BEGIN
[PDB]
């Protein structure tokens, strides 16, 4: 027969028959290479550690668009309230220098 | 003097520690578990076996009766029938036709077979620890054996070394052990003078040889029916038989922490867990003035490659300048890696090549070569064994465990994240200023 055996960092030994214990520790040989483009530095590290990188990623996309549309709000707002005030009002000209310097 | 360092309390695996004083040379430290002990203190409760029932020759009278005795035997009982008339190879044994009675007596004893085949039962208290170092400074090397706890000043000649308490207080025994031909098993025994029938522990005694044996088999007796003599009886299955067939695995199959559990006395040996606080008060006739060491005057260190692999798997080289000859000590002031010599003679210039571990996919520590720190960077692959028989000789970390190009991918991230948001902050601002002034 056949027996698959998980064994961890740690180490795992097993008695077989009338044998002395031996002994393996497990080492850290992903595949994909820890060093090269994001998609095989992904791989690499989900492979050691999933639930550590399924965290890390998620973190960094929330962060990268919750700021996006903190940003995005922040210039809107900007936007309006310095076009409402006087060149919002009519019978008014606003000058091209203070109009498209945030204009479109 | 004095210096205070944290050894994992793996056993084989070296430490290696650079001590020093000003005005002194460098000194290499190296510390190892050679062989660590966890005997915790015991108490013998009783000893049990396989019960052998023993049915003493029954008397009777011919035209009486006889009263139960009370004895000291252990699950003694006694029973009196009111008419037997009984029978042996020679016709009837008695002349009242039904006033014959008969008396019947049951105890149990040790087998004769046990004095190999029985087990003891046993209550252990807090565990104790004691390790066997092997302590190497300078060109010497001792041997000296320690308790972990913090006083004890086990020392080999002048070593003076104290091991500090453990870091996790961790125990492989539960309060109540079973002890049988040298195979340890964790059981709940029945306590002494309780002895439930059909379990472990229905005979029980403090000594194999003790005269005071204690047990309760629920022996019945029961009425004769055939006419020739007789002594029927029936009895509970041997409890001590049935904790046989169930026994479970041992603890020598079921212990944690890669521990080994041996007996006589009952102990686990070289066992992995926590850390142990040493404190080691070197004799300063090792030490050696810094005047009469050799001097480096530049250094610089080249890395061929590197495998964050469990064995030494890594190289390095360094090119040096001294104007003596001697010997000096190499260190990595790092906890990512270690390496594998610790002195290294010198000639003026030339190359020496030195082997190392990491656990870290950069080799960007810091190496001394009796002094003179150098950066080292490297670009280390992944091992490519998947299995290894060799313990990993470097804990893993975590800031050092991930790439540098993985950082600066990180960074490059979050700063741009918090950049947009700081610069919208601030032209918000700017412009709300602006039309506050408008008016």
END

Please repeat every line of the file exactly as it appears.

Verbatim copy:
[PDB]
């Protein structure tokens, strides 16, 4: 027969028959290479550690668009309230220098 | 003097520690578990076996009766029938036709077979620890054996070394052990003078040889029916038989922490867990003035490659300048890696090549070569064994465990994240200023 055996960092030994214990520790040989483009530095590290990188990623996309549309709000707002005030009002000209310097 | 360092309390695996004083040379430290002990203190409760029932020759009278005795035997009982008339190879044994009675007596004893085949039962208290170092400074090397706890000043000649308490207080025994031909098993025994029938522990005694044996088999007796003599009886299955067939695995199959559990006395040996606080008060006739060491005057260190692999798997080289000859000590002031010599003679210039571990996919520590720190960077692959028989000789970390190009991918991230948001902050601002002034 056949027996698959998980064994961890740690180490795992097993008695077989009338044998002395031996002994393996497990080492850290992903595949994909820890060093090269994001998609095989992904791989690499989900492979050691999933639930550590399924965290890390998620973190960094929330962060990268919750700021996006903190940003995005922040210039809107900007936007309006310095076009409402006087060149919002009519019978008014606003000058091209203070109009498209945030204009479109 | 004095210096205070944290050894994992793996056993084989070296430490290696650079001590020093000003005005002194460098000194290499190296510390190892050679062989660590966890005997915790015991108490013998009783000893049990396989019960052998023993049915003493029954008397009777011919035209009486006889009263139960009370004895000291252990699950003694006694029973009196009111008419037997009984029978042996020679016709009837008695002349009242039904006033014959008969008396019947049951105890149990040790087998004769046990004095190999029985087990003891046993209550252990807090565990104790004691390790066997092997302590190497300078060109010497001792041997000296320690308790972990913090006083004890086990020392080999002048070593003076104290091991500090453990870091996790961790125990492989539960309060109540079973002890049988040298195979340890964790059981709940029945306590002494309780002895439930059909379990472990229905005979029980403090000594194999003790005269005071204690047990309760629920022996019945029961009425004769055939006419020739007789002594029927029936009895509970041997409890001590049935904790046989169930026994479970041992603890020598079921212990944690890669521990080994041996007996006589009952102990686990070289066992992995926590850390142990040493404190080691070197004799300063090792030490050696810094005047009469050799001097480096530049250094610089080249890395061929590197495998964050469990064995030494890594190289390095360094090119040096001294104007003596001697010997000096190499260190990595790092906890990512270690390496594998610790002195290294010198000639003026030339190359020496030195082997190392990491656990870290950069080799960007810091190496001394009796002094003179150098950066080292490297670009280390992944091992490519998947299995290894060799313990990993470097804990893993975590800031050092991930790439540098993985950082600066990180960074490059979050700063741009918090950049947009700081610069919208601030032209918000700017412009709300602006039309506050408008008016």